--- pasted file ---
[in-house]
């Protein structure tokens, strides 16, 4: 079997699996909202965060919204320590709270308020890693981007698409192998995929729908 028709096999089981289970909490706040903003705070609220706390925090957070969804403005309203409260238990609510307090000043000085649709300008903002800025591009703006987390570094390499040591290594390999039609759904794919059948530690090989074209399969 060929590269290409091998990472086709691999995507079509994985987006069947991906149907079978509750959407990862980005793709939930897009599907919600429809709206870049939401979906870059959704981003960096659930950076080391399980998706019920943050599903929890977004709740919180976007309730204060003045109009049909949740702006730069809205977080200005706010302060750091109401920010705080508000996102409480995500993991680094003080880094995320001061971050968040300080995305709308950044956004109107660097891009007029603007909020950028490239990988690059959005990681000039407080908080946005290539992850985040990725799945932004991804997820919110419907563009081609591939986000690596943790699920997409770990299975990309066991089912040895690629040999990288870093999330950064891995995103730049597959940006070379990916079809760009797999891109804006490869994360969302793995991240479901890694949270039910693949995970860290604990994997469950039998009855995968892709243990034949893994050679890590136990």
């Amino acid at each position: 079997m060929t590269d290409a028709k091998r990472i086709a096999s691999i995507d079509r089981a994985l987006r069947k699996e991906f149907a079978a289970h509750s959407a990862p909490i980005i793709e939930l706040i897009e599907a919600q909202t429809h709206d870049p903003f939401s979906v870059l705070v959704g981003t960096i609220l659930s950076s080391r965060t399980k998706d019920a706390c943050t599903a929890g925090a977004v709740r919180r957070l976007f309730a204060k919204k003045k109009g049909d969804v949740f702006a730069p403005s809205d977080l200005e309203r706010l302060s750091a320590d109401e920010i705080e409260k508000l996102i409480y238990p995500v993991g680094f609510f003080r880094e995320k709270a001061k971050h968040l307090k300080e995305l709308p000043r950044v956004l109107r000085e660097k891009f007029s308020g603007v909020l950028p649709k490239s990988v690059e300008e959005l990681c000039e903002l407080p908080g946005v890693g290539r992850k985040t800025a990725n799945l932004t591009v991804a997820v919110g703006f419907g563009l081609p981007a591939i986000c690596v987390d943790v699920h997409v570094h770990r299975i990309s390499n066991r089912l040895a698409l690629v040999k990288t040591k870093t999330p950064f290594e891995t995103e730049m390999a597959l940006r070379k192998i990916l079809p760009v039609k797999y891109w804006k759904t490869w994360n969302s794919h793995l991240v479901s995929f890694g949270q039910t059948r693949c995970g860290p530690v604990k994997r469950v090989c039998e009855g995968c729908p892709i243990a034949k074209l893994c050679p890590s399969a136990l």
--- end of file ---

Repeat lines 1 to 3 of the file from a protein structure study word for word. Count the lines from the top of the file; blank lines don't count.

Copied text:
[in-house]
């Protein structure tokens, strides 16, 4: 079997699996909202965060919204320590709270308020890693981007698409192998995929729908 028709096999089981289970909490706040903003705070609220706390925090957070969804403005309203409260238990609510307090000043000085649709300008903002800025591009703006987390570094390499040591290594390999039609759904794919059948530690090989074209399969 060929590269290409091998990472086709691999995507079509994985987006069947991906149907079978509750959407990862980005793709939930897009599907919600429809709206870049939401979906870059959704981003960096659930950076080391399980998706019920943050599903929890977004709740919180976007309730204060003045109009049909949740702006730069809205977080200005706010302060750091109401920010705080508000996102409480995500993991680094003080880094995320001061971050968040300080995305709308950044956004109107660097891009007029603007909020950028490239990988690059959005990681000039407080908080946005290539992850985040990725799945932004991804997820919110419907563009081609591939986000690596943790699920997409770990299975990309066991089912040895690629040999990288870093999330950064891995995103730049597959940006070379990916079809760009797999891109804006490869994360969302793995991240479901890694949270039910693949995970860290604990994997469950039998009855995968892709243990034949893994050679890590136990």
């Amino acid at each position: 079997m060929t590269d290409a028709k091998r990472i086709a096999s691999i995507d079509r089981a994985l987006r069947k699996e991906f149907a079978a289970h509750s959407a990862p909490i980005i793709e939930l706040i897009e599907a919600q909202t429809h709206d870049p903003f939401s979906v870059l705070v959704g981003t960096i609220l659930s950076s080391r965060t399980k998706d019920a706390c943050t599903a929890g925090a977004v709740r919180r957070l976007f309730a204060k919204k003045k109009g049909d969804v949740f702006a730069p403005s809205d977080l200005e309203r706010l302060s750091a320590d109401e920010i705080e409260k508000l996102i409480y238990p995500v993991g680094f609510f003080r880094e995320k709270a001061k971050h968040l307090k300080e995305l709308p000043r950044v956004l109107r000085e660097k891009f007029s308020g603007v909020l950028p649709k490239s990988v690059e300008e959005l990681c000039e903002l407080p908080g946005v890693g290539r992850k985040t800025a990725n799945l932004t591009v991804a997820v919110g703006f419907g563009l081609p981007a591939i986000c690596v987390d943790v699920h997409v570094h770990r299975i990309s390499n066991r089912l040895a698409l690629v040999k990288t040591k870093t999330p950064f290594e891995t995103e730049m390999a597959l940006r070379k192998i990916l079809p760009v039609k797999y891109w804006k759904t490869w994360n969302s794919h793995l991240v479901s995929f890694g949270q039910t059948r693949c995970g860290p530690v604990k994997r469950v090989c039998e009855g995968c729908p892709i243990a034949k074209l893994c050679p890590s399969a136990l």